Did you know the United Nations (UN), with the United States as one of 90 co-sponsors, named 2020 the International Year of Plant Health?
Plant pests like insects, fungi, and viruses can devastate crop yields and negatively impact trade. Farmers are not only losing their crops, but also the resources they have put into raising crops that never get to harvest. Invasive pests such as the Asian longhorned beetle and the imported fire ant cost the U.S. an estimated $120 billion each year in damages to our environment, agriculture, and native species.
We need scientific research to understand what the threats are, where they are, and what we can do about them. With transboundary problems – those that cross national borders – international research collaboration is critical to identifying solutions.
This month, Dr. Chavonda Jacobs-Young, USDA’s Acting Chief Scientist, and Dr. Scott Hutchins, USDA’s Deputy Under Secretary for Research, Education, and Economics, led the U.S. delegation to the 2019 Group of 20 (G20) Meeting of Agricultural Chief Scientists (MACS) held in Tokyo, Japan. This annual meeting brings together agricultural research leaders from the twenty largest global economies to share ideas and deliberate on shared priorities.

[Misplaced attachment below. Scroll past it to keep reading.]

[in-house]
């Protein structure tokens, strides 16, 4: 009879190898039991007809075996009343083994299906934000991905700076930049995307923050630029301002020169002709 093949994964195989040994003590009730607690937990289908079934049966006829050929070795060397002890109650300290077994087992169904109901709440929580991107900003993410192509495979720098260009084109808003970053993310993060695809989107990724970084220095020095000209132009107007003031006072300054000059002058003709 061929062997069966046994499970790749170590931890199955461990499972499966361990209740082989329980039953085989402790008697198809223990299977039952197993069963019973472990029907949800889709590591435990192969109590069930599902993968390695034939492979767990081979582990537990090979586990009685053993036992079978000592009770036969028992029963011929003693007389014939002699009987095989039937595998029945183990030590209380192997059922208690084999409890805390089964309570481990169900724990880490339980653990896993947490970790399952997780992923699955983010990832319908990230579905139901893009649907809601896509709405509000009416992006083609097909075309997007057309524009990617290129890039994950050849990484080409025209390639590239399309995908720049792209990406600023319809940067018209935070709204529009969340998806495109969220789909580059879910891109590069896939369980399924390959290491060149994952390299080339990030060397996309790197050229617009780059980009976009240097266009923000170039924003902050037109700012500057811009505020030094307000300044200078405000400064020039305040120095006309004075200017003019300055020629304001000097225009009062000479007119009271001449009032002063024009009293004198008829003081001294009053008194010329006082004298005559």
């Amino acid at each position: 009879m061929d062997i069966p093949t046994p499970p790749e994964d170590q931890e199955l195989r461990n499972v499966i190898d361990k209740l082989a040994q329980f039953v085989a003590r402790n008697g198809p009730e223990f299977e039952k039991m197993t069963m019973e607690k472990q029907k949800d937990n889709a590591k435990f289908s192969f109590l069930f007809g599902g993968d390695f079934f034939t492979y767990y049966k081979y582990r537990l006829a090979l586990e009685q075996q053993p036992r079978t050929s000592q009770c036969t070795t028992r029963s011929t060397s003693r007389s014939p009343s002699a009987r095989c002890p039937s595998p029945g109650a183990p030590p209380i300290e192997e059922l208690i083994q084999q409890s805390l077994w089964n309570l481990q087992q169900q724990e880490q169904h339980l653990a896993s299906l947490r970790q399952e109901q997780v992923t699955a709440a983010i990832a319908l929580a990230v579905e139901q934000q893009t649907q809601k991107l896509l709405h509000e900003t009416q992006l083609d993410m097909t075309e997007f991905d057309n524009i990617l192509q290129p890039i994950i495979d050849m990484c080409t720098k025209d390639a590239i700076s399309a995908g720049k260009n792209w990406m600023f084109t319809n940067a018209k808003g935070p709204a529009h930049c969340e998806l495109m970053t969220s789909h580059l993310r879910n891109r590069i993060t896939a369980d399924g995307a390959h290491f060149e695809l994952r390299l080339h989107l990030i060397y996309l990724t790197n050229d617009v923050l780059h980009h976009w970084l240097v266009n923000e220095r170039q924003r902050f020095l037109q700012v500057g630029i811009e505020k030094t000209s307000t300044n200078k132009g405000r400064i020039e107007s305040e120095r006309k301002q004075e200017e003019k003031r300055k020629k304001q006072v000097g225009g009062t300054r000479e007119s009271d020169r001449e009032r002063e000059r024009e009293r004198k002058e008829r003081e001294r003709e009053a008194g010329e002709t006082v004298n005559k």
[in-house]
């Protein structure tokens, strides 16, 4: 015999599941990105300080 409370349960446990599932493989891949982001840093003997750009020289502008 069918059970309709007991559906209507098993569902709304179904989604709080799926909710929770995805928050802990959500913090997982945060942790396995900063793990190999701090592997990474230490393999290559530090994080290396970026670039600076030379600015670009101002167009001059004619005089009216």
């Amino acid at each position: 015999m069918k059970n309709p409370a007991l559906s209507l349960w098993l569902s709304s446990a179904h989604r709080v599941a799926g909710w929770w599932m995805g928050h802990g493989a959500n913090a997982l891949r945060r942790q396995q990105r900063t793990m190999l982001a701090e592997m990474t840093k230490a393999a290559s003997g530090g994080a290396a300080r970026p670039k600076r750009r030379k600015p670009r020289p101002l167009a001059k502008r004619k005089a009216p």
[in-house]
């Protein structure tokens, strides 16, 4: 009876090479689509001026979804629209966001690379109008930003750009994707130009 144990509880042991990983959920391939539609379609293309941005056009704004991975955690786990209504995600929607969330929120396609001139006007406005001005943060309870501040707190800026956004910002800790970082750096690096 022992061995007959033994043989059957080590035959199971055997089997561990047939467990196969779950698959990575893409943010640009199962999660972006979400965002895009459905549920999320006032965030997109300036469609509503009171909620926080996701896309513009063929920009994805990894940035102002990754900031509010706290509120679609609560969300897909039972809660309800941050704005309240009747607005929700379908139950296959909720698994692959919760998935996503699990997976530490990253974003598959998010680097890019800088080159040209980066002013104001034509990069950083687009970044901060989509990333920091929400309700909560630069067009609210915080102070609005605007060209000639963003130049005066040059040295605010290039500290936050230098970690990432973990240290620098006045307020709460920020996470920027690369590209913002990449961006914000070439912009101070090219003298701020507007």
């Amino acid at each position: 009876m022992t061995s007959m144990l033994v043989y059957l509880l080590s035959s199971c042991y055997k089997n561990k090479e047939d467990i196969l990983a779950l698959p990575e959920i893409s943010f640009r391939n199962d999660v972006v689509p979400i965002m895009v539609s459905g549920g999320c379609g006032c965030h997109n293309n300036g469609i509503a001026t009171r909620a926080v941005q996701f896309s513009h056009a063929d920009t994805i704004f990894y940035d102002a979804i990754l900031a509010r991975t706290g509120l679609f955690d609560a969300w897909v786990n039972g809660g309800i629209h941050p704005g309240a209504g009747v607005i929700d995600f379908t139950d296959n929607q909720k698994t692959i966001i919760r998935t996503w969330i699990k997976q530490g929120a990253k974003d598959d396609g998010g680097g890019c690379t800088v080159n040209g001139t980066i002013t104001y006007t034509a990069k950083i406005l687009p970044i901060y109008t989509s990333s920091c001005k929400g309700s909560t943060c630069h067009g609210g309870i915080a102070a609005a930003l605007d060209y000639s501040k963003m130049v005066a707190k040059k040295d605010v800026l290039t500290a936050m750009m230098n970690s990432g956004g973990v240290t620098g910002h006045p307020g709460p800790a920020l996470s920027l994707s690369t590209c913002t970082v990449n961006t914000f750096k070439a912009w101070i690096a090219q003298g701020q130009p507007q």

The 2019 MACS took on the topic of “Transboundary Plant Pests.” Presentations from national agricultural research institutes and international research groups spurred discussion of what national research programs can contribute to stopping these destructive pests. The MACS considered new opportunities and also called attention to a valuable existing mechanism: the International Plant Protection Convention (IPPC)’s electronic phytosanitary certification (ePhyto). The MACS supported ePhyto as a technological solution that can help minimize the spread of transboundary plant pests and rapidly respond to identified issues.
By strengthening our international research collaborations, and identifying new strategic opportunities, we can fight plant pests and support the ambitions of the International Year of Plant Health.